By Maria Svart
When billionaires claim, as investor Sam Zell has, that “The 1% work harder,” I can only respond, “Why yes, you are working harder than the rest of us in the class struggle. Of course we are envious of your wealth—you stole it from us!”
Make no mistake: over the last 40 years, a small group of people has gained much at the expense of almost everyone else. The right wing governs “top to bottom” in almost half of the states and seems poised to extend that dominance at the federal level. They have rigged the game, and the only way for our side to win is to organize.
But understanding economic injustice isn’t enough. Conditions for protest have changed. There is no such thing as “work-life balance.” Most people are perpetually anxious about meeting their boss’s demands to work longer and faster. They wonder how they will make the rent, whether they should pay down their debt or start a family, whether one illness will wipe them out. Folks know they are getting the short end of the stick, but it seems that action is useless.
There are two main reasons for this. The first was articulated by Margaret Thatcher, who claimed that “there is no alternative.” We cannot underestimate the sense of futility, particularly among young people, that is created when popular mobilizations (most recently, Occupy Wall Street) fail to create immediately visible changes in public policy around finance capital. When collective action seems to have no effect, people retreat to individualistic explanations and solutions. This makes movement building difficult.
Second, now that the effects of de-unionization and declining real wages are being felt by more (white, “middle class”) people, the right wing has ramped up racial scapegoating to fan fears of a black or brown parasitic “other” sucking the hard-earned cash away from virtuous (white) “middle class” people. This divisiveness, which has a long and dishonorable history, also makes movement building difficult.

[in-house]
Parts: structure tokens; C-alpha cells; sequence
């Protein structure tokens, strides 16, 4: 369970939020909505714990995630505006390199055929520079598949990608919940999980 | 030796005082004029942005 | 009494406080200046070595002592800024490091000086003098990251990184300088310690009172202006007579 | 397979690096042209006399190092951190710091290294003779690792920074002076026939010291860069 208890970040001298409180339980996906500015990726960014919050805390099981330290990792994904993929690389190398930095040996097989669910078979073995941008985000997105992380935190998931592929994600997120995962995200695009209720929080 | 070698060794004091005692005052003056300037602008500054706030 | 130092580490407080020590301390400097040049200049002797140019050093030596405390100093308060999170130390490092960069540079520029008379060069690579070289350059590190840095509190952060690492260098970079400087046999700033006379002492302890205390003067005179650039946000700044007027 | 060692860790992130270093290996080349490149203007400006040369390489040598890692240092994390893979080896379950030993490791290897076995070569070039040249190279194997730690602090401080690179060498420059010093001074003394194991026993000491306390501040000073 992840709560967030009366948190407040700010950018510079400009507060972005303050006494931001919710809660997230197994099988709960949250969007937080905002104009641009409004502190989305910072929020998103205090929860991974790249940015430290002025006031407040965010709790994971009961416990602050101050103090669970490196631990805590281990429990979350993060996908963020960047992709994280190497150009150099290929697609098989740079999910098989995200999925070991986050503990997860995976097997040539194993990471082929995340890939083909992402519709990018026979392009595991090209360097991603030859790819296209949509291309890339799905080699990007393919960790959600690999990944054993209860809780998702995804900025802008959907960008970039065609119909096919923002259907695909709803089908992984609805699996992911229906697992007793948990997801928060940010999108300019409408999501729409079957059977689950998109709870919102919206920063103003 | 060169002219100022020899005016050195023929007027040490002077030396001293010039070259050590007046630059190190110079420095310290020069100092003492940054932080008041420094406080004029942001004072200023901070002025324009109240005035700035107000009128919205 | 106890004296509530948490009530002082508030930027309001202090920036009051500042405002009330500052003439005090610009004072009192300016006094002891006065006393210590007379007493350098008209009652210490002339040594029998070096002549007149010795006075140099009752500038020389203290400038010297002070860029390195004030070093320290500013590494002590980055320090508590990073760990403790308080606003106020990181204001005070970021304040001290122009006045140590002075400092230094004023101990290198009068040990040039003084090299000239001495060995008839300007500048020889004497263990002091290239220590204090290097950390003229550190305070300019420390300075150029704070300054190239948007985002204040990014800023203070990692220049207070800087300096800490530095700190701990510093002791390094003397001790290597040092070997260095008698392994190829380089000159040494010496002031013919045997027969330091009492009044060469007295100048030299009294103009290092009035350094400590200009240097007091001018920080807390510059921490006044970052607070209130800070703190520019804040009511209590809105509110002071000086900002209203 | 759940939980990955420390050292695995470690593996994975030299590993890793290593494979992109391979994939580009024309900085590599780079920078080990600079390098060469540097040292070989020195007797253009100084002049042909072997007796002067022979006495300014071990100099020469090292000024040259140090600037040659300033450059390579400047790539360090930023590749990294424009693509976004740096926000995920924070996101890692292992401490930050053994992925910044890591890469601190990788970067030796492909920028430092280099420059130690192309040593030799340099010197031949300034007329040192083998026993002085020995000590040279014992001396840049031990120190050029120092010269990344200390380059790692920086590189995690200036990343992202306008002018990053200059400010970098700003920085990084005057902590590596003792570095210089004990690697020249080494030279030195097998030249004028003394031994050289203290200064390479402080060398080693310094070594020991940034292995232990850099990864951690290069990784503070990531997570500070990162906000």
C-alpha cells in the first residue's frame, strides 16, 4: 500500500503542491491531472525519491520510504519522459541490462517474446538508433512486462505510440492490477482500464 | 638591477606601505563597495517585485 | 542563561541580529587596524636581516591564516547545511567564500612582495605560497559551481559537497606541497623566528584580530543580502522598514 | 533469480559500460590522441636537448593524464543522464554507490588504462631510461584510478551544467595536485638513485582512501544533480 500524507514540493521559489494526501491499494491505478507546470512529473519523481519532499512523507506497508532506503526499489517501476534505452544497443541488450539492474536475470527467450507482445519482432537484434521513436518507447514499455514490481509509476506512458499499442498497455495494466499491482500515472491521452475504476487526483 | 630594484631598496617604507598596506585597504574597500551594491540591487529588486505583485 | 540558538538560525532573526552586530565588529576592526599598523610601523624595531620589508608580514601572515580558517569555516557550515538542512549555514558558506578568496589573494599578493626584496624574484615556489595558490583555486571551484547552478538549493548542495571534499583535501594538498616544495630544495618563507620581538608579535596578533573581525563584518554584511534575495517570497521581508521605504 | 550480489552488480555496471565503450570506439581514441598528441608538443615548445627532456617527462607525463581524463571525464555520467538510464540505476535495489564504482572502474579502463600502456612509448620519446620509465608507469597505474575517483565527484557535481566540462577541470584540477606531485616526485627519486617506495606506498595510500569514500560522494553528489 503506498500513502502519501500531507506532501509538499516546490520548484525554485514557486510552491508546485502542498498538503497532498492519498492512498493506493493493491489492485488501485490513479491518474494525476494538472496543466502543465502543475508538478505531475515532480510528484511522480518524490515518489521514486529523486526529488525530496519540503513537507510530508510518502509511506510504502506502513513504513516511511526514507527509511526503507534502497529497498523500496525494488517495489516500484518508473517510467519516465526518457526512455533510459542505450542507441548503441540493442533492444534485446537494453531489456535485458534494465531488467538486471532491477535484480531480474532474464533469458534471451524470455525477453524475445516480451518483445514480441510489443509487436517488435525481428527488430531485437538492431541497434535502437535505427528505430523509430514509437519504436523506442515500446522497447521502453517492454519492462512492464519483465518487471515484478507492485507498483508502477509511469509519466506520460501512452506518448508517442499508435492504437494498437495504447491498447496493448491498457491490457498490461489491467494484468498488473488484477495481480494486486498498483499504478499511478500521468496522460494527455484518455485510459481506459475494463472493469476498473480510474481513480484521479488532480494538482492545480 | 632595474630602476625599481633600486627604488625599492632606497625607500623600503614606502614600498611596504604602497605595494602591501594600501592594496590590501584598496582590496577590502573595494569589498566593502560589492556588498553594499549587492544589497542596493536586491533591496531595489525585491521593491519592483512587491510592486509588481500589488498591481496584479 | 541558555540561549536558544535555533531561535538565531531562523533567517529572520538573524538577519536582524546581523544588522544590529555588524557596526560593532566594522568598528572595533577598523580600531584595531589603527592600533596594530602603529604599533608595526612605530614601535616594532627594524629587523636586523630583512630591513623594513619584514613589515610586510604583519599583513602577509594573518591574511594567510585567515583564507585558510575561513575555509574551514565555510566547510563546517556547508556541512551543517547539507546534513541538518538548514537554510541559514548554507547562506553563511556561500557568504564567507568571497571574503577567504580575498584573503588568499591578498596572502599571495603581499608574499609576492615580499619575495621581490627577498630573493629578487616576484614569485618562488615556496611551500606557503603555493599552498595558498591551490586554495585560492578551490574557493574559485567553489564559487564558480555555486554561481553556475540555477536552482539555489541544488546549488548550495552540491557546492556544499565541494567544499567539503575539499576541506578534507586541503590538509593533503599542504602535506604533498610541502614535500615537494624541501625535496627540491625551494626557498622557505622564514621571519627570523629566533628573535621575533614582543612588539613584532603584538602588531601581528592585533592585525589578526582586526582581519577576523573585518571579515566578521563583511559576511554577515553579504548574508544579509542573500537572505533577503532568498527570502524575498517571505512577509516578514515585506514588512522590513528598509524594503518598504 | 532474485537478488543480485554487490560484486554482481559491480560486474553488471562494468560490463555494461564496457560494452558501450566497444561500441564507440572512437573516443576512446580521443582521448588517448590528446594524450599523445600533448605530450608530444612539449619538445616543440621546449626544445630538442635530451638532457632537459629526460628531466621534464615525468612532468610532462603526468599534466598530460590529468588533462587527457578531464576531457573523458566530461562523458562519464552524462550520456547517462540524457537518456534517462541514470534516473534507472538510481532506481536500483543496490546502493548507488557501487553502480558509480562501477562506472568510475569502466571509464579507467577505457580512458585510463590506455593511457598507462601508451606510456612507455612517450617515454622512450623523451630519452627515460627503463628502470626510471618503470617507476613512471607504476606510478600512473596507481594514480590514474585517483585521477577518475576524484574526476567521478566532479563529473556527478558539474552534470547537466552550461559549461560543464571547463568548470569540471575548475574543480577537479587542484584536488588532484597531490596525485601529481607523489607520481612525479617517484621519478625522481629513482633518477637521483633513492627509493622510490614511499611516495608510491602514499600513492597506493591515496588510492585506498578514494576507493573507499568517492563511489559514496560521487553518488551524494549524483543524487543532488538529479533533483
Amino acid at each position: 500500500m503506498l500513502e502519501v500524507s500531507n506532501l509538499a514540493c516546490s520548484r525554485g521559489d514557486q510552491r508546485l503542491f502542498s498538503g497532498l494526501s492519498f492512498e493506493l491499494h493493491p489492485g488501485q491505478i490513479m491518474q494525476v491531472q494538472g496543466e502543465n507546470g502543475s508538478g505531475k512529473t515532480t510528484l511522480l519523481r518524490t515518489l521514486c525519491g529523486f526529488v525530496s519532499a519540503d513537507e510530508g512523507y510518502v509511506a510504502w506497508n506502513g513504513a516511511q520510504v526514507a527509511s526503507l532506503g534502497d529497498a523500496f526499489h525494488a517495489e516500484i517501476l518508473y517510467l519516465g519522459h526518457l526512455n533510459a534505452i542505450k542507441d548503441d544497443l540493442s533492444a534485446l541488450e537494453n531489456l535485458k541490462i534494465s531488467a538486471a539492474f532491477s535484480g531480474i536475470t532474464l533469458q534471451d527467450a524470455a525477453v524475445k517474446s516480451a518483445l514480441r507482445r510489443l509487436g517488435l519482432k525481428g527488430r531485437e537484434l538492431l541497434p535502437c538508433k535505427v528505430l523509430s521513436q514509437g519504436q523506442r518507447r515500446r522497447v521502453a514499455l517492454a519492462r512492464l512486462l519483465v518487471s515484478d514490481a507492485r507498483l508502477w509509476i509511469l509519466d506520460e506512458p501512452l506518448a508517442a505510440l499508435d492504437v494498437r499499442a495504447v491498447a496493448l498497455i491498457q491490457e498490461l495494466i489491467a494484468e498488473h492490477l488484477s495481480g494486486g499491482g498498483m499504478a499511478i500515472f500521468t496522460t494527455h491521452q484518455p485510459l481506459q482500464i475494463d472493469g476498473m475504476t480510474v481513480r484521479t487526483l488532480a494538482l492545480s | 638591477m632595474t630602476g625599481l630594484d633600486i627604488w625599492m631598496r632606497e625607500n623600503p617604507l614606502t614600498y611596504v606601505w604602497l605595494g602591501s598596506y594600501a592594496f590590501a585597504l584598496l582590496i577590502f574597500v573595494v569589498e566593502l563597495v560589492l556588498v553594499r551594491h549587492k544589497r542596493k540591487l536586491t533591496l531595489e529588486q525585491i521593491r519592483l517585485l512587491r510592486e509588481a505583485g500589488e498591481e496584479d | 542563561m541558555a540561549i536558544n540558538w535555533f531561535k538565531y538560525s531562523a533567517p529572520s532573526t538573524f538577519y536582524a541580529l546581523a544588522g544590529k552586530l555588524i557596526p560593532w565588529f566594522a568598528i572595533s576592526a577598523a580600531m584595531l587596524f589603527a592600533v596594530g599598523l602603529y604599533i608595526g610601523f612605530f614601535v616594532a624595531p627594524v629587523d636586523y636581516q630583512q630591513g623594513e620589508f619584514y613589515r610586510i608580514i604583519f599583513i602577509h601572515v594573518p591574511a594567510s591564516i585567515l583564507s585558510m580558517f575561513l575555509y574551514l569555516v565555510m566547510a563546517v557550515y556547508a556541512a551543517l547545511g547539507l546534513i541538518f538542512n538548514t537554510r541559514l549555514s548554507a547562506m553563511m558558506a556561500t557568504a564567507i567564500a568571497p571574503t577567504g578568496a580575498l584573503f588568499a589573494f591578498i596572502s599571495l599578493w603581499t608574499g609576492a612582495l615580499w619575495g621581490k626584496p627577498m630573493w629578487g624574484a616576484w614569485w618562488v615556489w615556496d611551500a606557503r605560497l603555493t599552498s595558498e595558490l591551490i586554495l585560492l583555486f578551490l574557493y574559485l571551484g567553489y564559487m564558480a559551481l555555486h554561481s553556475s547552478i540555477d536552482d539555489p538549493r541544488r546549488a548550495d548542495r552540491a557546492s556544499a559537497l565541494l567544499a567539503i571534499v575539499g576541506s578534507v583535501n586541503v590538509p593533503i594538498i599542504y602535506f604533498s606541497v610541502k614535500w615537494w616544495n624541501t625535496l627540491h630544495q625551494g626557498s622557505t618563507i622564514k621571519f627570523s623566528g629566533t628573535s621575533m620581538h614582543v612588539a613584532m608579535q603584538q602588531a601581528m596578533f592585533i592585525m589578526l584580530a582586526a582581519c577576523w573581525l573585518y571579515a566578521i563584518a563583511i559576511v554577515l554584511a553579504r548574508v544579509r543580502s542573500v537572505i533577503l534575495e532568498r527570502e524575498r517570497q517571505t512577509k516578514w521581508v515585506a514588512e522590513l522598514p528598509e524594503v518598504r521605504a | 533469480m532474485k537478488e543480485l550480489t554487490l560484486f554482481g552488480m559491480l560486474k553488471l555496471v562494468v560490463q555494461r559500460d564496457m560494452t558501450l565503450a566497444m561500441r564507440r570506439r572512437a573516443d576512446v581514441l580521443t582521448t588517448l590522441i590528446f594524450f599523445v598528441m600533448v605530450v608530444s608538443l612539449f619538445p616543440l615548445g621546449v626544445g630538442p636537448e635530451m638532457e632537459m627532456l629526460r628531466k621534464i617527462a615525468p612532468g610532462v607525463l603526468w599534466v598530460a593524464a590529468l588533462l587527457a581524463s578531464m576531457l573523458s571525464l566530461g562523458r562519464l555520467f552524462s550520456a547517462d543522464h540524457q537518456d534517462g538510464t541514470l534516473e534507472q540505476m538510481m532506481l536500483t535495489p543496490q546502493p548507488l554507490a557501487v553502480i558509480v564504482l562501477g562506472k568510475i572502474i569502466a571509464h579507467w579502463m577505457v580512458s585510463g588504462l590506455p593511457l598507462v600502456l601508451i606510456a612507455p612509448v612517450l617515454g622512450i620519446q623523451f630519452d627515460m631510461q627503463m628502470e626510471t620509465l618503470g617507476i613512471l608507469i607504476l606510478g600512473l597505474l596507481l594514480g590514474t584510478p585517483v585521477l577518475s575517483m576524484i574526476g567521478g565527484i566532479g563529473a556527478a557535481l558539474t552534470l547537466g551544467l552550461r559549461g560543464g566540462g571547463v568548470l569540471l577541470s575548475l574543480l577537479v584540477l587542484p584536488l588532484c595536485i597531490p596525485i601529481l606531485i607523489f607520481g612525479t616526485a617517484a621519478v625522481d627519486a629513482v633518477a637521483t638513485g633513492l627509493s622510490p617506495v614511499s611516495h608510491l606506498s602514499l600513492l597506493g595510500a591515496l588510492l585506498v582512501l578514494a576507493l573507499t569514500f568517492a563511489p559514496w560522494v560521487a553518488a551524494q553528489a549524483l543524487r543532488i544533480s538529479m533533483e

Yes, there is a class struggle. And, at the moment, we are not winning it. We understand the systemic nature of our economic problems, and history shows us that in this country movements arise when people can feel some hope. We know that racism has been used since colonial times to keep us from uniting against a common opponent, and it is being used blatantly again. This does not mean that we will retreat to our couches and order an escapist movie. It means that we will redouble our efforts, but do so more thoughtfully.
And that’s what our chapters are doing. Atlanta DSAers helped build the Georgia Moral Mondays movement. Several members were arrested in the state capitol while demanding that the governor expand Medicaid. At the same time, the chapter organizes “socialist education circles” for political discussion and engages in solidarity work around a staggering list of issues. Sacramento, Seattle, and other DSA chapters joined the “Fight for 15” minimum wage campaign with other socialists and labor activists, and Philadelphia DSA assisted Temple University YDS in a campaign against the politically motivated firing of a prominent African American studies professor and activist. Local chapters across the country participated in the National Network of Abortion Funds bowl-a-thons in April, raising money to help low-income women gain access to safe abortions. Putting the “social” into socialist, many chapters organize happy hours to build community and welcome new members. We combine organizing and education to build the kind of community we want to see everywhere—and the kind of cooperation it will take to win.
One-percenters like Sam Zell work hard in their offensive against the 99%. We have to work harder and smarter.
Maria Svart is national director of DSA.
Individually signed posts do not necessarily reflect the views of DSA as an organization or its leadership. Democratic Left blog post submission guidelines can be found here.